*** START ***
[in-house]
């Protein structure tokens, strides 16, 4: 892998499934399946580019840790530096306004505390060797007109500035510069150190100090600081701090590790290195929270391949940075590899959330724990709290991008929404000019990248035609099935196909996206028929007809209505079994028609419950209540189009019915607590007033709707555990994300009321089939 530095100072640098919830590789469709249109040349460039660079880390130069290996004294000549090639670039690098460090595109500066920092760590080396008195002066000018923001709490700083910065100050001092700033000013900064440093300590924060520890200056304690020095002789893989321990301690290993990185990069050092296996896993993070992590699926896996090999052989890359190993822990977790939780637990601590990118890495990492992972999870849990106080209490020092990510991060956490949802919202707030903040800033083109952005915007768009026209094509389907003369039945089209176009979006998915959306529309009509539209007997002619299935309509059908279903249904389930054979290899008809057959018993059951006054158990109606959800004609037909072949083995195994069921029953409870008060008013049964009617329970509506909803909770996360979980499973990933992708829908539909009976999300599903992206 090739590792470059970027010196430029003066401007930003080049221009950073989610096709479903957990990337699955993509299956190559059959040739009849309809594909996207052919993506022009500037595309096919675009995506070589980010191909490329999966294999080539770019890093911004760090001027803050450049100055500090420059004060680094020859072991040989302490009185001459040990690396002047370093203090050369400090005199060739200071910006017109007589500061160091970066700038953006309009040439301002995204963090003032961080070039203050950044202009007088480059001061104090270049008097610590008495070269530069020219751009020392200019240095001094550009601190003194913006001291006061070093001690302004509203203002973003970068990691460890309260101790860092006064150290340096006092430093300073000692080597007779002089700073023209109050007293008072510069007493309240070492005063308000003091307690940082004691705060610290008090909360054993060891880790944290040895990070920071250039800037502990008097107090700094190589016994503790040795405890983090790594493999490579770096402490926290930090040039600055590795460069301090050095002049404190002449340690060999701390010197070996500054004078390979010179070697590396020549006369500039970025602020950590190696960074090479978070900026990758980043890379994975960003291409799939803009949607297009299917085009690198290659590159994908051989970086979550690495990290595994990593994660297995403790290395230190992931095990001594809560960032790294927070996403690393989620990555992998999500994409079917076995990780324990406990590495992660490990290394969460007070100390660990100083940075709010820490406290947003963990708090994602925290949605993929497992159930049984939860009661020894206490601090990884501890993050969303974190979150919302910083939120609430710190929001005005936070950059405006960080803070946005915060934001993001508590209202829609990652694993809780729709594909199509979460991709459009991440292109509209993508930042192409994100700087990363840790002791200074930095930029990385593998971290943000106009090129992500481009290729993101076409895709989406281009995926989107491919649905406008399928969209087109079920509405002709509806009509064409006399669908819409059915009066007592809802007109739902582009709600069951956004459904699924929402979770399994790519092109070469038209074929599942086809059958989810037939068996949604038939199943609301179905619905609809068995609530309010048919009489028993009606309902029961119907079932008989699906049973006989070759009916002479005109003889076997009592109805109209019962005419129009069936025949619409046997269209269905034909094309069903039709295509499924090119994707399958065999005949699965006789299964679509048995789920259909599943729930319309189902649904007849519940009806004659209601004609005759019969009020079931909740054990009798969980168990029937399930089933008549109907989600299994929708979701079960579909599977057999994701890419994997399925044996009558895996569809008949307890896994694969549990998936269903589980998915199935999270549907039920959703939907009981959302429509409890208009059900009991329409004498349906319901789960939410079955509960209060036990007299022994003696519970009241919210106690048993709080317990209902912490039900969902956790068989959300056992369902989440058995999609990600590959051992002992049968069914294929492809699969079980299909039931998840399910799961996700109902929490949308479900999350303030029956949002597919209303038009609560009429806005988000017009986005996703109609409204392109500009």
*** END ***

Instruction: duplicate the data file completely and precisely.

[in-house]
């Protein structure tokens, strides 16, 4: 892998499934399946580019840790530096306004505390060797007109500035510069150190100090600081701090590790290195929270391949940075590899959330724990709290991008929404000019990248035609099935196909996206028929007809209505079994028609419950209540189009019915607590007033709707555990994300009321089939 530095100072640098919830590789469709249109040349460039660079880390130069290996004294000549090639670039690098460090595109500066920092760590080396008195002066000018923001709490700083910065100050001092700033000013900064440093300590924060520890200056304690020095002789893989321990301690290993990185990069050092296996896993993070992590699926896996090999052989890359190993822990977790939780637990601590990118890495990492992972999870849990106080209490020092990510991060956490949802919202707030903040800033083109952005915007768009026209094509389907003369039945089209176009979006998915959306529309009509539209007997002619299935309509059908279903249904389930054979290899008809057959018993059951006054158990109606959800004609037909072949083995195994069921029953409870008060008013049964009617329970509506909803909770996360979980499973990933992708829908539909009976999300599903992206 090739590792470059970027010196430029003066401007930003080049221009950073989610096709479903957990990337699955993509299956190559059959040739009849309809594909996207052919993506022009500037595309096919675009995506070589980010191909490329999966294999080539770019890093911004760090001027803050450049100055500090420059004060680094020859072991040989302490009185001459040990690396002047370093203090050369400090005199060739200071910006017109007589500061160091970066700038953006309009040439301002995204963090003032961080070039203050950044202009007088480059001061104090270049008097610590008495070269530069020219751009020392200019240095001094550009601190003194913006001291006061070093001690302004509203203002973003970068990691460890309260101790860092006064150290340096006092430093300073000692080597007779002089700073023209109050007293008072510069007493309240070492005063308000003091307690940082004691705060610290008090909360054993060891880790944290040895990070920071250039800037502990008097107090700094190589016994503790040795405890983090790594493999490579770096402490926290930090040039600055590795460069301090050095002049404190002449340690060999701390010197070996500054004078390979010179070697590396020549006369500039970025602020950590190696960074090479978070900026990758980043890379994975960003291409799939803009949607297009299917085009690198290659590159994908051989970086979550690495990290595994990593994660297995403790290395230190992931095990001594809560960032790294927070996403690393989620990555992998999500994409079917076995990780324990406990590495992660490990290394969460007070100390660990100083940075709010820490406290947003963990708090994602925290949605993929497992159930049984939860009661020894206490601090990884501890993050969303974190979150919302910083939120609430710190929001005005936070950059405006960080803070946005915060934001993001508590209202829609990652694993809780729709594909199509979460991709459009991440292109509209993508930042192409994100700087990363840790002791200074930095930029990385593998971290943000106009090129992500481009290729993101076409895709989406281009995926989107491919649905406008399928969209087109079920509405002709509806009509064409006399669908819409059915009066007592809802007109739902582009709600069951956004459904699924929402979770399994790519092109070469038209074929599942086809059958989810037939068996949604038939199943609301179905619905609809068995609530309010048919009489028993009606309902029961119907079932008989699906049973006989070759009916002479005109003889076997009592109805109209019962005419129009069936025949619409046997269209269905034909094309069903039709295509499924090119994707399958065999005949699965006789299964679509048995789920259909599943729930319309189902649904007849519940009806004659209601004609005759019969009020079931909740054990009798969980168990029937399930089933008549109907989600299994929708979701079960579909599977057999994701890419994997399925044996009558895996569809008949307890896994694969549990998936269903589980998915199935999270549907039920959703939907009981959302429509409890208009059900009991329409004498349906319901789960939410079955509960209060036990007299022994003696519970009241919210106690048993709080317990209902912490039900969902956790068989959300056992369902989440058995999609990600590959051992002992049968069914294929492809699969079980299909039931998840399910799961996700109902929490949308479900999350303030029956949002597919209303038009609560009429806005988000017009986005996703109609409204392109500009």